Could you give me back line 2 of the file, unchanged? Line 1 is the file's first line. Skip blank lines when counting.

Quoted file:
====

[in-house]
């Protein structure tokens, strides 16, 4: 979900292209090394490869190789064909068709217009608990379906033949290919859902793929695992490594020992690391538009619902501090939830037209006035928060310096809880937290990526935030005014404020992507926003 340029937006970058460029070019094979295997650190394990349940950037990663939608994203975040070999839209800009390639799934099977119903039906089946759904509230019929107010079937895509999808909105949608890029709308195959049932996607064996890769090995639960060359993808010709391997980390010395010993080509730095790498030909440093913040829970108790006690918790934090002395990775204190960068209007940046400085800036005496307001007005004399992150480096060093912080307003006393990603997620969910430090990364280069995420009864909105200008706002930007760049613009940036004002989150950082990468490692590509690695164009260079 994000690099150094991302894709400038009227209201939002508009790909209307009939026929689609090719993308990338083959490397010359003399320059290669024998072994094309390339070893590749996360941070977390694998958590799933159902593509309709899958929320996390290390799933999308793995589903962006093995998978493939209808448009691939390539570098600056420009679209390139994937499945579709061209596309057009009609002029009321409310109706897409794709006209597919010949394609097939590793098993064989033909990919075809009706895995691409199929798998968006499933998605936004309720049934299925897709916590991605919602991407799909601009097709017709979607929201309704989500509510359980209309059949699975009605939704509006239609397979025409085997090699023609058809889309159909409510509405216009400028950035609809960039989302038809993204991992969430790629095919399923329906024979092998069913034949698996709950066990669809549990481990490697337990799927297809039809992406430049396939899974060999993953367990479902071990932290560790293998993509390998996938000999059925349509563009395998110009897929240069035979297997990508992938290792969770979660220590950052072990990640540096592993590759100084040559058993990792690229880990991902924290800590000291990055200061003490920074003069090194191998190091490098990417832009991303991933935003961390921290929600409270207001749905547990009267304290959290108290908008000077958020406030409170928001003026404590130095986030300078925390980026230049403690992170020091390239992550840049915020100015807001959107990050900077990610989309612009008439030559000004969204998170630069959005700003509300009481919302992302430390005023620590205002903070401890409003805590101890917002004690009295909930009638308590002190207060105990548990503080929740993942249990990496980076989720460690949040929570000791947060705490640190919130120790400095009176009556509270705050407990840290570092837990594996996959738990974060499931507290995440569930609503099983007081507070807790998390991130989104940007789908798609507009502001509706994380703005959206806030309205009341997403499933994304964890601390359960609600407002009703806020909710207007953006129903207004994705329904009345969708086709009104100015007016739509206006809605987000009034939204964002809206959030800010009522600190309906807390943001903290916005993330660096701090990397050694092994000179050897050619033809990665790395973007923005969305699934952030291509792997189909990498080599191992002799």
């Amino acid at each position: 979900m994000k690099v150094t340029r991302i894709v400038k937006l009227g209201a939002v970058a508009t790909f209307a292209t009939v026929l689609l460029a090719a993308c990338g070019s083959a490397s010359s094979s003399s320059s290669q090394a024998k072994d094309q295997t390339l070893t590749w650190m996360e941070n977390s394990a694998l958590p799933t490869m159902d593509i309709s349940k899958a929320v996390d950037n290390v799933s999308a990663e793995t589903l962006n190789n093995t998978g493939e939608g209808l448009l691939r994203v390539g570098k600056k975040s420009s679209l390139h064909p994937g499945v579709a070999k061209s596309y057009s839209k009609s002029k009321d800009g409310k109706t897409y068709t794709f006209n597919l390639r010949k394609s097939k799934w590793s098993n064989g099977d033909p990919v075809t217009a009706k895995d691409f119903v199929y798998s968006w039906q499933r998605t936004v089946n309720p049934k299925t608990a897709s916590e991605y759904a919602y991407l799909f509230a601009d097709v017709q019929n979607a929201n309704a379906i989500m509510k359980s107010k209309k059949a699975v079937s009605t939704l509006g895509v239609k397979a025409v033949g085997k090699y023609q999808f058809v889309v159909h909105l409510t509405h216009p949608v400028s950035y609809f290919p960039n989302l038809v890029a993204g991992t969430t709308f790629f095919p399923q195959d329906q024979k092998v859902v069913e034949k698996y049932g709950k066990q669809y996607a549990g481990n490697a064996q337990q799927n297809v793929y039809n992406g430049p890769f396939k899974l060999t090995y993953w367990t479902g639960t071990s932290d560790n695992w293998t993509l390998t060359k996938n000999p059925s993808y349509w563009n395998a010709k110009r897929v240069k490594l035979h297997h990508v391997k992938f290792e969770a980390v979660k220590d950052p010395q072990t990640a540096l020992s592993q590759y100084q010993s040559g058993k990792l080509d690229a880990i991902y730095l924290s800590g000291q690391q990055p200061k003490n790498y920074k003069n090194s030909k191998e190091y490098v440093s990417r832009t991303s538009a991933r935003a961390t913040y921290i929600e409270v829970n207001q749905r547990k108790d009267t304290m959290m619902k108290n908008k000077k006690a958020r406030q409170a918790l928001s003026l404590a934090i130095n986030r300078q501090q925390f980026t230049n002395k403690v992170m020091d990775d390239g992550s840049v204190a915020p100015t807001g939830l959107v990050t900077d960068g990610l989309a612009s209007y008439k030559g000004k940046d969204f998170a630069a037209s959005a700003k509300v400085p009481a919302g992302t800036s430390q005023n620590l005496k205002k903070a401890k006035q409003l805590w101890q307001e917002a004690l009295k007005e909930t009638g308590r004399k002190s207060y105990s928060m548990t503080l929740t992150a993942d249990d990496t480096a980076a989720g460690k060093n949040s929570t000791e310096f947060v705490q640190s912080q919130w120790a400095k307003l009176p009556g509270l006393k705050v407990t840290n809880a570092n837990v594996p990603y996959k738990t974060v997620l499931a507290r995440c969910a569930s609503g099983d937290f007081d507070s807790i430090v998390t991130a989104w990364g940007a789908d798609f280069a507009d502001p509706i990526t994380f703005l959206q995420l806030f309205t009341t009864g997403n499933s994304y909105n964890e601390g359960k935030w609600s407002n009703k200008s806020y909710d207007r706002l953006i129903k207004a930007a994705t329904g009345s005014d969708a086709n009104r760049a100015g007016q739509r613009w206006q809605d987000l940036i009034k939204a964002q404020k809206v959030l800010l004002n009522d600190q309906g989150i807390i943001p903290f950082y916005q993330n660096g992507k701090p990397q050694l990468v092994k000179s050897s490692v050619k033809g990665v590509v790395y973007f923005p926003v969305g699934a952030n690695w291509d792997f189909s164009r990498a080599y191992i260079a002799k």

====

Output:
């Protein structure tokens, strides 16, 4: 979900292209090394490869190789064909068709217009608990379906033949290919859902793929695992490594020992690391538009619902501090939830037209006035928060310096809880937290990526935030005014404020992507926003 340029937006970058460029070019094979295997650190394990349940950037990663939608994203975040070999839209800009390639799934099977119903039906089946759904509230019929107010079937895509999808909105949608890029709308195959049932996607064996890769090995639960060359993808010709391997980390010395010993080509730095790498030909440093913040829970108790006690918790934090002395990775204190960068209007940046400085800036005496307001007005004399992150480096060093912080307003006393990603997620969910430090990364280069995420009864909105200008706002930007760049613009940036004002989150950082990468490692590509690695164009260079 994000690099150094991302894709400038009227209201939002508009790909209307009939026929689609090719993308990338083959490397010359003399320059290669024998072994094309390339070893590749996360941070977390694998958590799933159902593509309709899958929320996390290390799933999308793995589903962006093995998978493939209808448009691939390539570098600056420009679209390139994937499945579709061209596309057009009609002029009321409310109706897409794709006209597919010949394609097939590793098993064989033909990919075809009706895995691409199929798998968006499933998605936004309720049934299925897709916590991605919602991407799909601009097709017709979607929201309704989500509510359980209309059949699975009605939704509006239609397979025409085997090699023609058809889309159909409510509405216009400028950035609809960039989302038809993204991992969430790629095919399923329906024979092998069913034949698996709950066990669809549990481990490697337990799927297809039809992406430049396939899974060999993953367990479902071990932290560790293998993509390998996938000999059925349509563009395998110009897929240069035979297997990508992938290792969770979660220590950052072990990640540096592993590759100084040559058993990792690229880990991902924290800590000291990055200061003490920074003069090194191998190091490098990417832009991303991933935003961390921290929600409270207001749905547990009267304290959290108290908008000077958020406030409170928001003026404590130095986030300078925390980026230049403690992170020091390239992550840049915020100015807001959107990050900077990610989309612009008439030559000004969204998170630069959005700003509300009481919302992302430390005023620590205002903070401890409003805590101890917002004690009295909930009638308590002190207060105990548990503080929740993942249990990496980076989720460690949040929570000791947060705490640190919130120790400095009176009556509270705050407990840290570092837990594996996959738990974060499931507290995440569930609503099983007081507070807790998390991130989104940007789908798609507009502001509706994380703005959206806030309205009341997403499933994304964890601390359960609600407002009703806020909710207007953006129903207004994705329904009345969708086709009104100015007016739509206006809605987000009034939204964002809206959030800010009522600190309906807390943001903290916005993330660096701090990397050694092994000179050897050619033809990665790395973007923005969305699934952030291509792997189909990498080599191992002799």